Anyway, Remmy sends Evelyn out because he won’t be needing her after all until Blackton actually arrives, and says he has bathing suits available so she can dress in one and swim at the beach. She does this, and while she’s doing so she’s spotted by Johnny Christopher (Lawrence Tierney), who instantly falls in lust with her, strips down to swim trunks himself (and turns out to be a nice hunk of man-meat and even gets to show a little chest hair — the studios were lightening up after the 1930’s, when on the rare occasions a man got to show his chest on screen either he was naturally hairless or he was required to shave his body hair) and goes out to cruise her. Only when he gets back he finds he’s locked himself out of his car — his only companion is a wire-haired terrier (at least I think that’s the sort of dog represented) who, like quite a few members of his species, out-acts the human performers. Johnny gets a ticket from an obnoxious cop and takes Evelyn back to the house — only everyone else in it is different: there’s a new person posing as Sen. Remmy, Bruckner (Jason Robards, Sr.), as well as a vaguely British-accented German named Von Dorn (Lowell Gilmore) and Gretchen (Myrna Dell), a horse-faced woman who says she is Evelyn Smith. These three overpowered and knocked out the real Senator and Norton (Phil Warren), the Senator’s chauffeur, and took over from them, knocked off Blackton and are now looking for his secret list of the German High Command’s 200 co-conspirators worldwide (which they don’t know, but we do, he typed on a torn ribbon of bedsheet and concealed inside the lining of his leather jacket). The cop accepts the phony Senator and Evelyn as the real deals and threatens to take Johnny to a mental institution, but eventually Johnny and Evelyn escape and hide out in a seaside motel owned by Captain Caleb Simpson (a very Will Geer-ish performance by George Cleveland). Since he needed more clothes, Johnny took a pair of Norton’s pants and put on the leather jacket that, unbeknownst to him, contains the secret information. Suspected by the police of Blackton’s murder, and also being pursued by the bad guys, Johnny and Evelyn realize they have to solve the crime themselves. What they don’t know is that the bad guys are also staying at the motel, and they come close to discovering the leather jacket when the captain buries it, along with some fish, and Johnny’s dog digs it up.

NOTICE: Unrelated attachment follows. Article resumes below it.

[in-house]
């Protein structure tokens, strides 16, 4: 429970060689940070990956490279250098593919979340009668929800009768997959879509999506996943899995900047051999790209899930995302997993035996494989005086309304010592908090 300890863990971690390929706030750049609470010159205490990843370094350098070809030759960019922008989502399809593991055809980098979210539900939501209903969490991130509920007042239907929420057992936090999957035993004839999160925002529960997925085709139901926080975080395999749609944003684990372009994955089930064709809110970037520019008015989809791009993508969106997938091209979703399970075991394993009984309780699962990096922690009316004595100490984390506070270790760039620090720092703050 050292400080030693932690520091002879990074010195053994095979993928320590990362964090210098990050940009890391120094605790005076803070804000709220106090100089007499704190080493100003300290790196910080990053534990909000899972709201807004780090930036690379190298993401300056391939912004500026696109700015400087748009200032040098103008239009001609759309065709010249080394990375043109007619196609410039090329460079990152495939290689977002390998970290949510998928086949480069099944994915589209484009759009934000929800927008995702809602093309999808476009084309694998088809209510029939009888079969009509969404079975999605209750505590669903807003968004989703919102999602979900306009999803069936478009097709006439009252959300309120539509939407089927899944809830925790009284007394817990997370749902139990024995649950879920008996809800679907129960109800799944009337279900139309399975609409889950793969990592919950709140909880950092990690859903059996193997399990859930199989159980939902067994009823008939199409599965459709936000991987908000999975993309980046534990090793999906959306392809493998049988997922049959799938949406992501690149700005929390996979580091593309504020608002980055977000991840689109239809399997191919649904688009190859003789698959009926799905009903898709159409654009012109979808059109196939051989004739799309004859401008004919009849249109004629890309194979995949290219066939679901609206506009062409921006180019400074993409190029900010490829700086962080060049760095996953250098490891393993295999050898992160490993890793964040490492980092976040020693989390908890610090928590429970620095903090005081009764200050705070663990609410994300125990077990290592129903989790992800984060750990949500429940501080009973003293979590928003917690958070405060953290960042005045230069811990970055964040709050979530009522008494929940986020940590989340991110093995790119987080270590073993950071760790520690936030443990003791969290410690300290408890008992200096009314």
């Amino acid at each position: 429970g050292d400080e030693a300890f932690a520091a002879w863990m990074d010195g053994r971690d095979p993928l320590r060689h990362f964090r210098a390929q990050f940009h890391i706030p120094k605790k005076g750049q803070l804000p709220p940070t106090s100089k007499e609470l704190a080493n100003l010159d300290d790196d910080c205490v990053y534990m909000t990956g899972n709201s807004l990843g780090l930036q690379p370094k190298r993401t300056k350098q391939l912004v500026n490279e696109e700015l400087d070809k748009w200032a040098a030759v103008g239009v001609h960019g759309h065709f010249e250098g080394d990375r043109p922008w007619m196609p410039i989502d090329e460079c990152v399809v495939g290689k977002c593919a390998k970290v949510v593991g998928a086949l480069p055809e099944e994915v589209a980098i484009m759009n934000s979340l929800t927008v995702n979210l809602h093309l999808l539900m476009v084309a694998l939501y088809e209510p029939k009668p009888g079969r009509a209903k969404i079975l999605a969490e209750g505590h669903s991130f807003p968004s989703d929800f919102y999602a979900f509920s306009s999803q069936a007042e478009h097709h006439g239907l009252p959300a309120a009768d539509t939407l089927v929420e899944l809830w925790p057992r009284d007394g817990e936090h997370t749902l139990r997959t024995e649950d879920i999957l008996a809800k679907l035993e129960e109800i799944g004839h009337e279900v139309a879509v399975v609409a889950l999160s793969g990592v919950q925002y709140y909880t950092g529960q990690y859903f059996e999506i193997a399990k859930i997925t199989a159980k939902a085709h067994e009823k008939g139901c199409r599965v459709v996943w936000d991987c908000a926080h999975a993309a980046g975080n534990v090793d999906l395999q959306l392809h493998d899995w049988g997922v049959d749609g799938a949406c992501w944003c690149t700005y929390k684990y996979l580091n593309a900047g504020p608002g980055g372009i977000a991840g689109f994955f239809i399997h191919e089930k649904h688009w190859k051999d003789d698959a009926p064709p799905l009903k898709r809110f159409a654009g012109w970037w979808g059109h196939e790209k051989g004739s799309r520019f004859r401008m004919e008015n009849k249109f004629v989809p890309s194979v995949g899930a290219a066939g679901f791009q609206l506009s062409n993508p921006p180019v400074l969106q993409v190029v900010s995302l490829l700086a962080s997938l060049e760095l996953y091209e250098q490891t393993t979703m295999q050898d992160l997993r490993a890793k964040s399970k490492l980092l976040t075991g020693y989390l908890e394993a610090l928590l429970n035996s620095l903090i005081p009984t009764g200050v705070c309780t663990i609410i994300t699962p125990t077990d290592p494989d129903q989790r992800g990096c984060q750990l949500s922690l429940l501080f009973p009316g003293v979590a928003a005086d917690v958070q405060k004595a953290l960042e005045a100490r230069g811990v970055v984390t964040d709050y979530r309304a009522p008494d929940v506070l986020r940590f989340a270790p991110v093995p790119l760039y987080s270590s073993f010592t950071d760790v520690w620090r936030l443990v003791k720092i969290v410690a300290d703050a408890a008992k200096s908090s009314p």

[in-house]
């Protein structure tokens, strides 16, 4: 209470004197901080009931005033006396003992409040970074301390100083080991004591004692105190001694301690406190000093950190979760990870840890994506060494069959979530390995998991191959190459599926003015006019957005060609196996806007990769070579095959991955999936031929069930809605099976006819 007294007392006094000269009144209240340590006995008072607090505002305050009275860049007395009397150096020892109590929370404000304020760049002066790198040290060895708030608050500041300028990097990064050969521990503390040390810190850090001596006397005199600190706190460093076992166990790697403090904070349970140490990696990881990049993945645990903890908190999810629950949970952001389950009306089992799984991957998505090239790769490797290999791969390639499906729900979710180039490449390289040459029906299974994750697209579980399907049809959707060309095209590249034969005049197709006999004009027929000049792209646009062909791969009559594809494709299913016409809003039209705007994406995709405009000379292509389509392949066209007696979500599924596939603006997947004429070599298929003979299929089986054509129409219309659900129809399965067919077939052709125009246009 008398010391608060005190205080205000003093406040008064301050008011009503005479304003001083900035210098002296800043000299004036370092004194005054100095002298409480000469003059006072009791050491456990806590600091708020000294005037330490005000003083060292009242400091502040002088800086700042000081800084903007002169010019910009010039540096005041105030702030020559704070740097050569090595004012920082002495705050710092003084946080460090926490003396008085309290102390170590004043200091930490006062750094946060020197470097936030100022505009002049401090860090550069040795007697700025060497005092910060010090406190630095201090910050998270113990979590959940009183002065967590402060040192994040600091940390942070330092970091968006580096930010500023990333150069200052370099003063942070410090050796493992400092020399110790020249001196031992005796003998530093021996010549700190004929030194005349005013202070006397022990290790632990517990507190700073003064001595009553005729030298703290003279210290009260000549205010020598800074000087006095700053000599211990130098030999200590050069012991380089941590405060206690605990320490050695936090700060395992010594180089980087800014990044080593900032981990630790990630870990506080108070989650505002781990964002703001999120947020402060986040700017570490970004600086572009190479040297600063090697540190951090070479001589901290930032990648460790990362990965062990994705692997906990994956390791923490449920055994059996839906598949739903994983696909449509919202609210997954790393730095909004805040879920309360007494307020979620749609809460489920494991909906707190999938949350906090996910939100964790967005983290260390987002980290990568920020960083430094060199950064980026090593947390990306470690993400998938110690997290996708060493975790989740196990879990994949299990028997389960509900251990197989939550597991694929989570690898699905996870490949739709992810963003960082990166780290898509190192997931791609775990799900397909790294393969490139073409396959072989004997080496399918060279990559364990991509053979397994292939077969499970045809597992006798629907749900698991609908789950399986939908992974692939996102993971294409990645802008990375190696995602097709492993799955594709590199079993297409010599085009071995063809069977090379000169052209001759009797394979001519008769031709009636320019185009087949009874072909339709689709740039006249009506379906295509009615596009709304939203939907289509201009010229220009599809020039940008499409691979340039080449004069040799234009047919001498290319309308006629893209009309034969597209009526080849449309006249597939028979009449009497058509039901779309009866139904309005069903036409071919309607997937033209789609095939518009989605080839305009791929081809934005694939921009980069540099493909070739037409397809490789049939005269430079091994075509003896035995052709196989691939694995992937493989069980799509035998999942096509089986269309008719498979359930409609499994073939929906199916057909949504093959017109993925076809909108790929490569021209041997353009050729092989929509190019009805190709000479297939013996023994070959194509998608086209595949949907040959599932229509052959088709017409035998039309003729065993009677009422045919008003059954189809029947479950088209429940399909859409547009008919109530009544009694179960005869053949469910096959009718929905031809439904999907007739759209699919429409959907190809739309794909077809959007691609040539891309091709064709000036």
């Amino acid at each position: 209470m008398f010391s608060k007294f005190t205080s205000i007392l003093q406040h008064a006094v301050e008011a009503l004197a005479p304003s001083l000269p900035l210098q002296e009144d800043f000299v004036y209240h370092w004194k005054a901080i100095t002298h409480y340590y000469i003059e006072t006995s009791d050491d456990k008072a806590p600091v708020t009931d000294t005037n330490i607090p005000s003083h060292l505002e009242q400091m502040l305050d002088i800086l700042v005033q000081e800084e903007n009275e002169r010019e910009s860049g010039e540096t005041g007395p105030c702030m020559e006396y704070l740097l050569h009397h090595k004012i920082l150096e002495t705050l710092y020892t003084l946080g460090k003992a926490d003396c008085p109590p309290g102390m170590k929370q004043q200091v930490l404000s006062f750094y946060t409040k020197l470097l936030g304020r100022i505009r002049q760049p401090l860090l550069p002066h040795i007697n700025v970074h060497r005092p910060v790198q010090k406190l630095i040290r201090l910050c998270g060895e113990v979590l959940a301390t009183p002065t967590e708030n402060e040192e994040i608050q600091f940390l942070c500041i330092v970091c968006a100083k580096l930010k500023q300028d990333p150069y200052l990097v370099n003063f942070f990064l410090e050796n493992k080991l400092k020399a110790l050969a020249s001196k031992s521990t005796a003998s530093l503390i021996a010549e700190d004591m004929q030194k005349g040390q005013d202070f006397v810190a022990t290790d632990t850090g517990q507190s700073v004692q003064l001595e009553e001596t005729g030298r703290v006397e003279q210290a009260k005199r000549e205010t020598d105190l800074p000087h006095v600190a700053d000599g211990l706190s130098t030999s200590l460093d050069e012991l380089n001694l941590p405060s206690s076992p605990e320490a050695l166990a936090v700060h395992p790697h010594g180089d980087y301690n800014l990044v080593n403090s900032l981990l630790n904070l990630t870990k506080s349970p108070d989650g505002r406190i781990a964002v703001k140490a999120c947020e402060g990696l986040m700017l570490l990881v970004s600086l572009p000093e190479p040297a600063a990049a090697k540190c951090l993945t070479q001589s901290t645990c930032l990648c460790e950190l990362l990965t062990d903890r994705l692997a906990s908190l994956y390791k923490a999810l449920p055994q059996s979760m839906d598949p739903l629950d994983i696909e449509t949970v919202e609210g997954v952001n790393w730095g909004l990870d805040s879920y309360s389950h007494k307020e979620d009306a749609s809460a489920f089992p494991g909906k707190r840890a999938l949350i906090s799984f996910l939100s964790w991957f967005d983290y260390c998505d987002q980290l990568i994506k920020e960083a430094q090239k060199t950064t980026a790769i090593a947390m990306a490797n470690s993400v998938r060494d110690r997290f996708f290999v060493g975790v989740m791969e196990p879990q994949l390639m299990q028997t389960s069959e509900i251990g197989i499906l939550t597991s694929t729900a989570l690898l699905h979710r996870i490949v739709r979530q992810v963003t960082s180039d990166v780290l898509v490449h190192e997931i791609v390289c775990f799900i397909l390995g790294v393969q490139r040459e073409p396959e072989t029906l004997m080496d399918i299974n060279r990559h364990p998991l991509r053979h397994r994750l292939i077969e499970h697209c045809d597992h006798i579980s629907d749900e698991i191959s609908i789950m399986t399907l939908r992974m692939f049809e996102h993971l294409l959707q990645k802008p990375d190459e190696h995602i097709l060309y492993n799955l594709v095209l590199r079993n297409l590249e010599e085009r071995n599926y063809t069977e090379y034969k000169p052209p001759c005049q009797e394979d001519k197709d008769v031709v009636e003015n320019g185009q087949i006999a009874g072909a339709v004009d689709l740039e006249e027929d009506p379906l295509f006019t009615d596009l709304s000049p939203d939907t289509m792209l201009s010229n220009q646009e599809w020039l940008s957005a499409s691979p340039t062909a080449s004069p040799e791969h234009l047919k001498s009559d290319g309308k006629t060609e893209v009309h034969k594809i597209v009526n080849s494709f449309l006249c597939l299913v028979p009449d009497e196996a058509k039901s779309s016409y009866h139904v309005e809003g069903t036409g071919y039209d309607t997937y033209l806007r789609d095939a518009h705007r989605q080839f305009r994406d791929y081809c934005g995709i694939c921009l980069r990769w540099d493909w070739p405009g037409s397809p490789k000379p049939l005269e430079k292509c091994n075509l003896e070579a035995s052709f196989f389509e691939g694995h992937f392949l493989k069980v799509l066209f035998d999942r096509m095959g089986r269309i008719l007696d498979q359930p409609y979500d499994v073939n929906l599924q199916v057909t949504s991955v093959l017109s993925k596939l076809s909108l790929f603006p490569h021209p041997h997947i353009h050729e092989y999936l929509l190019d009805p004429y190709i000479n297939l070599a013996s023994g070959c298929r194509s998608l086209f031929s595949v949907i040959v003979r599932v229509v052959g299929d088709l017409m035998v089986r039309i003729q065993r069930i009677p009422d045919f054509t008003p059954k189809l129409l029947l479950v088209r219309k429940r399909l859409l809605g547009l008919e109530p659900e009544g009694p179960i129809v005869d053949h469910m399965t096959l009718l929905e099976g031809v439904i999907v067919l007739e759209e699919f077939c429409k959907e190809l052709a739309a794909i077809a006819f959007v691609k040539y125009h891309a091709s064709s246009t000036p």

Johnny and Evelyn become convinced that the chauffeur Norton was involved in Blackton’s murder, and Johnny roughs him up — ironically, Phil Warren was actually sexier than Lawrence Tierney but gets knocked off all too quickly after one of the baddies sees him and Johnny fighting and fires at him through an open window, killing Norton and setting Johnny up for murder number two — providing the fisticuffs that people going to see a Lawrence Tierney movie expected to see. It all ends as it should, of course, with the cops rescuing Johnny and Evelyn in time and a federal agent exonerating them and recovering the secret list from inside the jacket. Step by Step is one of those movies that isn’t exactly fresh entertainment — it’s hard to keep track of how many earlier, better films it borrows from (including an odd self-plagiarism from Rosen’s Dangerous Corner in which Johnny steals a tube out of Captain Simpson’s radio so Simpson can’t hear the police description of him and turn him in; in Dangerous Corner a burned-out radio tube forces the guests at a weekend retreat to talk to each other, and their secrets — particularly their illicit sexual couplings with each other — come out; then the story is repeated but with a replacement on hand for the burned-out tube and with the secrets thereby staying secret) — but it’s fun, it’s filmed by Rosen and cinematographer Frank Redman in a quasi-noir style even though the script features good-good guys and bad-bad guys with very little of the moral ambiguity of true noir, and it offers Lawrence Tierney a role that fits his limited acting skills without making him actively unpleasant to watch the way he was as an out-and-out psycho in Born to Kill. It also leaves one mourning that Anne Jeffreys didn’t have more of a career; she was one of those not-quite stars who made enough films to show off her considerable talents without ever getting the chance she deserved to make it to the “A”-list.

[1] — His other good one was The Phantom Broadcast, made for the first — and decidedly more interesting — iteration of Monogram in 1933.